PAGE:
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Sprint Training Program - The Ultimate Blueprint for Speed

pages of a sprint training program on a track with a sprinter in the background

Sprinting is about more than just being fast. It is the synthesis of form, force, and endurance.

Likewise, a sprint training program is about much more than completing drills and honing sprinting technique.

It takes specific training done with the right timing, intensity, and focus to achieve top-end speed.  

As an Olympian and veteran sprints coach, Ken Harnden has created and refined sprint training plans that have been proven to get athletes across the line faster.

In this guide, you’ll learn how to build your own sprint training program using the some of the same philosophies and sprinting workouts Coach Harnden has developed for his 100m & 200m sprinters. 

infographic showing the different phases of a sprint training program

Why Not Just Use A Sprint Training Program PDF?

Despite what many websites claim, there is no one-size-fits-all plan for speed development. 

Individualization is the most important concept to consider when formulating a sprint training program. 

Sure, you can quickly search for a sprint training program pdf and get hundreds of paid and free options.

If you are going to trust your performance with any plan (even the one we're providing), it's helpful to ask a few questions:

Who wrote the plan?

Is it someone who has "studied the best coaches," or have they actually put in the time on the track and delivered tangible results?

The most successful sprinting coaches have years of first-hand experience working with different athletes that have unique strengths and weaknesses.

Experience develops the competency and wisdom required to maximize a sprinter's potential.

Who was the plan written for?

A first-year high school student will have substantially different needs than an elite college athlete. You want a program that takes into account where you are in your career and your individual abilities.

elite sprinter performing speed work on the track
College and professional sprinters can typically handle a much higher training volume than high school athletes.

Do I have the knowledge to change the plan?

This is by far the most important question to answer.

No matter how good a sprint training program is, you will need to make adjustments.

As the military strategist Helmuth von Moltke said, "No battle plan survives contact with the enemy."

In this case, the 'enemy' can be anything from a virus that knocks you out of training for two weeks, a strained hamstring, or something as common as a slight change to your track meet schedule.

Even if you stay perfectly healthy, understanding the 'why' behind each element of the plan is critical to optimal training.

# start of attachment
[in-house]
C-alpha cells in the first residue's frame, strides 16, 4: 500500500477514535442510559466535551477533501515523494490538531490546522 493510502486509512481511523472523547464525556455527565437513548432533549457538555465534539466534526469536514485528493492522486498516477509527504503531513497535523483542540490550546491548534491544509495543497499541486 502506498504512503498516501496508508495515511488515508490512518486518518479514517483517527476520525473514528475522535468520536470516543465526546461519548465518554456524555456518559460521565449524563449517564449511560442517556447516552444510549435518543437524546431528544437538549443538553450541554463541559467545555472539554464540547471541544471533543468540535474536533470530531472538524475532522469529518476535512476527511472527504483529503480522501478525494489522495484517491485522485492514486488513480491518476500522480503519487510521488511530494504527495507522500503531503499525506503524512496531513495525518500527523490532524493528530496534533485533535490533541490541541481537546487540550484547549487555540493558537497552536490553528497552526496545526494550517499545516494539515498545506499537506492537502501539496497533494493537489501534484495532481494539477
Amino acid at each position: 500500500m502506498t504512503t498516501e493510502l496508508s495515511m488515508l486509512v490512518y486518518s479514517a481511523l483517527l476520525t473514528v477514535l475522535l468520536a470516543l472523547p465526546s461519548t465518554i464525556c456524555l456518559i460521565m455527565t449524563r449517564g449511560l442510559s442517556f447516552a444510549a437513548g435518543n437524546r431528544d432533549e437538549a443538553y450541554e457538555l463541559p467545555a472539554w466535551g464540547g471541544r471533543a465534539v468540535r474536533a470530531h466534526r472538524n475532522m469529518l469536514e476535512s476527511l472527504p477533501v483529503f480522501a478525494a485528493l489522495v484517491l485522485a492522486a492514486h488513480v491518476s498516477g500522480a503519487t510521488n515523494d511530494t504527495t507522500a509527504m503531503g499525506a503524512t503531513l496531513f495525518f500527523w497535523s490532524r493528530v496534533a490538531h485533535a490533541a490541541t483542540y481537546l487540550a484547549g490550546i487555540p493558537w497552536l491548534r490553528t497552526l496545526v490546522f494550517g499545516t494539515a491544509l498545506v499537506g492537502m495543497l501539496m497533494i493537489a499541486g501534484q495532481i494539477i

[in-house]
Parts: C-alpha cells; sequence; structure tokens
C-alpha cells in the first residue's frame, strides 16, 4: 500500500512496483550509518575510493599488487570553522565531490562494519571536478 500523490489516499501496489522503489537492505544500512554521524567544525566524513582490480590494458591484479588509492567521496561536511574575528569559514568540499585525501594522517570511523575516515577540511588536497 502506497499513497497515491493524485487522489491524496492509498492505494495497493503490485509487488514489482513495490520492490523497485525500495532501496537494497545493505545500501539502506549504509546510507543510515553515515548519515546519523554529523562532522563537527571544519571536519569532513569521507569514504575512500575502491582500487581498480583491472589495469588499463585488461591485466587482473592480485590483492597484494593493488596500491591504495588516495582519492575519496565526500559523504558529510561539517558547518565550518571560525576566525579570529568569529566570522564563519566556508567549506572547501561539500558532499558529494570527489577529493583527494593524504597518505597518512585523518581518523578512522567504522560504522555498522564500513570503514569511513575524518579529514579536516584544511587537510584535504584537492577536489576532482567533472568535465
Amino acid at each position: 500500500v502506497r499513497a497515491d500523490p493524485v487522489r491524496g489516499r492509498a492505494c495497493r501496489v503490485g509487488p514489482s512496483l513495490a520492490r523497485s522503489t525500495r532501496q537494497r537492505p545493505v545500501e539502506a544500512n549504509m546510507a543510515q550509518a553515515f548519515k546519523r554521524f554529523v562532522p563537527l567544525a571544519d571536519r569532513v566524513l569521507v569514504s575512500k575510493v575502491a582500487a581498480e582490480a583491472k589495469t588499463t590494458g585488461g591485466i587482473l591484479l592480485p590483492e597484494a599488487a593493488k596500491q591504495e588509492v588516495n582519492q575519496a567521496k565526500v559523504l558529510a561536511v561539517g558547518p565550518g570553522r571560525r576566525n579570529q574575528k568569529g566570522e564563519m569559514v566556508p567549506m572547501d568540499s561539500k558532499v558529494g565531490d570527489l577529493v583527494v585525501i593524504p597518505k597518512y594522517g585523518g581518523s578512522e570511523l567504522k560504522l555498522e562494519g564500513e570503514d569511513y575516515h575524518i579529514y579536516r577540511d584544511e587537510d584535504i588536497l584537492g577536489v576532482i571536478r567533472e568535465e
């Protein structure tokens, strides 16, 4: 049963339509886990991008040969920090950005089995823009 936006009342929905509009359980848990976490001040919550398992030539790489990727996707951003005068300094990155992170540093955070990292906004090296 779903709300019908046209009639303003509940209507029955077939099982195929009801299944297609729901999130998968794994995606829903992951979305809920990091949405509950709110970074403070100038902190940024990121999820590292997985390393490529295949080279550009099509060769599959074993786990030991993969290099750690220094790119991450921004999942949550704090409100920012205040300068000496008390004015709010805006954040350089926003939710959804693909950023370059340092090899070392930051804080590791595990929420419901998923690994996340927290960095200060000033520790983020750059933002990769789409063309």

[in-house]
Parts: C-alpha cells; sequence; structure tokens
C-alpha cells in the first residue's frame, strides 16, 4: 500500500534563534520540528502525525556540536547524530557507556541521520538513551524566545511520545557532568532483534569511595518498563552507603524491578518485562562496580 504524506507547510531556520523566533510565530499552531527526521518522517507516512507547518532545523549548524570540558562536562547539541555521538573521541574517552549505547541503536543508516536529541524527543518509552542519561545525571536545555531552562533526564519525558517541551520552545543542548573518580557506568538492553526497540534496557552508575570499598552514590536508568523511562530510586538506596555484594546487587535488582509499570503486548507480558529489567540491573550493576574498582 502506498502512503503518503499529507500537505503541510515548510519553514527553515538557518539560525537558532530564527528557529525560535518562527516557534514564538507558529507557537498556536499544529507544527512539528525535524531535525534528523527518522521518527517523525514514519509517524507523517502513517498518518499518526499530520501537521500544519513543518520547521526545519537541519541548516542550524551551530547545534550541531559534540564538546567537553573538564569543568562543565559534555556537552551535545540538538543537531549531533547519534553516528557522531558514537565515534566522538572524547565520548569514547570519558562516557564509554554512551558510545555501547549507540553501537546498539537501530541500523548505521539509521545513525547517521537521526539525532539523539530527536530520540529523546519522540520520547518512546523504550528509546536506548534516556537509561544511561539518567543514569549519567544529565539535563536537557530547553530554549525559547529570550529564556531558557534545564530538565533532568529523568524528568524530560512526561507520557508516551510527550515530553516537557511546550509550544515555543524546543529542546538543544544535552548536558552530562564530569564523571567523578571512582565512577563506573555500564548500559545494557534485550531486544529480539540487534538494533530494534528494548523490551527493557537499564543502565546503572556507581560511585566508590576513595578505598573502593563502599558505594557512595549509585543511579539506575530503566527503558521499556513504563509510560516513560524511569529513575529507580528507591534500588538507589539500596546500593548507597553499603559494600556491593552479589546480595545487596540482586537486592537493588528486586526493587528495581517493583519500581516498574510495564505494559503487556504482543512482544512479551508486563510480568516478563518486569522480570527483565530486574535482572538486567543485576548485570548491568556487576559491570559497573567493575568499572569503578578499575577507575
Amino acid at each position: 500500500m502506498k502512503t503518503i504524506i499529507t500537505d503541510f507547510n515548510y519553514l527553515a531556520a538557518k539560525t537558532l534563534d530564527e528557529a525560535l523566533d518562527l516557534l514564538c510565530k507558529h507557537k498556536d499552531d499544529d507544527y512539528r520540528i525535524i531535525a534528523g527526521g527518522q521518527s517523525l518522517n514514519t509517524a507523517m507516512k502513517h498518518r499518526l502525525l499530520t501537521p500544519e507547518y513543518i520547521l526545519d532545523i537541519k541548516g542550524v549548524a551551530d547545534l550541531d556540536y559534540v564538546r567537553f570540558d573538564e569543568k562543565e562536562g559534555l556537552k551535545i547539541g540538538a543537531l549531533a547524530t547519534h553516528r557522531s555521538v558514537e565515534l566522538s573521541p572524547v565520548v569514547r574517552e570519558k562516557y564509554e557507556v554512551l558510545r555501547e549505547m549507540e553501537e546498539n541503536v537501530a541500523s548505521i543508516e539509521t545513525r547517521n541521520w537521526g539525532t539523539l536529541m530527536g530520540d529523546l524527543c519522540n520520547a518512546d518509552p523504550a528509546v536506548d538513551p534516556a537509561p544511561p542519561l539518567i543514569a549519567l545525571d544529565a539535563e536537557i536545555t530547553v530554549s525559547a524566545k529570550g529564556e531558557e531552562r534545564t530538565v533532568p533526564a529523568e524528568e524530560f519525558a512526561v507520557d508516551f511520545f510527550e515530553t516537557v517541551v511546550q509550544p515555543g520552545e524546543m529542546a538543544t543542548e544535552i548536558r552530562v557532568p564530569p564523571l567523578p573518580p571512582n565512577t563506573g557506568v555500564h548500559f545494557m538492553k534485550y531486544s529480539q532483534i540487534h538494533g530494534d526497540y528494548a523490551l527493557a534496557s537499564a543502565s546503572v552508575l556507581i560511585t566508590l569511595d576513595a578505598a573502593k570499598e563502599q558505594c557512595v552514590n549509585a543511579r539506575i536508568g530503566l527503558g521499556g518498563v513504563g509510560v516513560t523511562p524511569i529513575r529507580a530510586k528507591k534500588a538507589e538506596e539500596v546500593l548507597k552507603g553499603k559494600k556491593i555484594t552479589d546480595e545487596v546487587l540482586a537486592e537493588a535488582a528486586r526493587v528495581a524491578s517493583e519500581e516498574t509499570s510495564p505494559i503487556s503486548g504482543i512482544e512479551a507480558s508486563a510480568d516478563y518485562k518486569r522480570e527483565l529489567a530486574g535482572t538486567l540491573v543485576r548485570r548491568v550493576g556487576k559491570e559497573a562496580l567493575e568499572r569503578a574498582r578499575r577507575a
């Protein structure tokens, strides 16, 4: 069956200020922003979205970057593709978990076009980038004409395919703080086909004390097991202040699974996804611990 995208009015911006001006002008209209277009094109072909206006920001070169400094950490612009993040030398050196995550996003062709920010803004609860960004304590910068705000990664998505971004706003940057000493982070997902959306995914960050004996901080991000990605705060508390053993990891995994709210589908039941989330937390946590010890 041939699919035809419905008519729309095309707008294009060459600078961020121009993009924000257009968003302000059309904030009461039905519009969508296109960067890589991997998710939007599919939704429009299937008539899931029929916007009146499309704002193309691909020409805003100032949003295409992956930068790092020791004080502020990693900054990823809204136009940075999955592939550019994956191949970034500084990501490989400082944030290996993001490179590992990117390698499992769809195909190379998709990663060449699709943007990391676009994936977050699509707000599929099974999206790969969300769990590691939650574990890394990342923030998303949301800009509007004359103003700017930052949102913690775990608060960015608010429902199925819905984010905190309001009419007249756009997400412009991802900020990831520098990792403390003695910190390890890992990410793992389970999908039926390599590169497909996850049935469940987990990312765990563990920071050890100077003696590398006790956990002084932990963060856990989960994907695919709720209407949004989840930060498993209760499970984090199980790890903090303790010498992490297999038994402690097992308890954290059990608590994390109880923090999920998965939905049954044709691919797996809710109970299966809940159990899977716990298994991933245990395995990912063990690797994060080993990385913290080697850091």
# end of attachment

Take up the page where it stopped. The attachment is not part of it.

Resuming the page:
Some athletes will benefit from high-volume sprint training, and others will require an approach that fosters injury prevention and recovery. 

Athletes that fall into the latter category must have the ability to prioritize and maximize their training.

As a coach or a self-coached athlete, you must balance multiple factors when designing your own sprint training plan.

Skill, training experience, recovery ability, prior injury, and lifestyle will affect the success of your program. So plan accordingly.

In the video below Coach Harnden talks about two sub-10 second sprinters he coached that required vastly different types of training and volume.

Walter Dix and Ngoni Makusha were both NCAA champions and ran similar times with vastly different training routines.

Building a Sprint Training Program

“If you don’t know where you’re going, you’ll end up somewhere else.”

Yogi Berra

Planning is everything. Disorganized, random sprint training will undoubtedly lead to random results.

Great coaches and athletes know what they need to do to perform well, and they deliberately work towards it.

There are well-thought-out reasons behind every repetition and each recovery session.

It is calculated planning and purposeful work that drives progress. 

Over his many years of training elite athletes, Coach Ken Harnden learned that identifying a finishing point and working backward to plan the phases of training is the best way to ensure a successful season. 

As you plan your season, identify your finishing goal first.

  • Do you want to improve sprint times by a specific percentage within a set timeframe?
  • Do you need to work on a specific skill such as improving your block starts?
  • Do you want to achieve peak performance at a particular time?
  • Is there a meet where you could break your personal record?  

Find your target on a calendar and formulate it in reverse from there, working back to the first day.

Watch coach Harnden talk about the importance of building the plan from the destination in the short video below.

A well designed training plan helps athletes do the things they might not enjoy, but will make them great.

Five Sprint Training Program Phases

We’re not talking about acceleration, maximum velocity, and deceleration.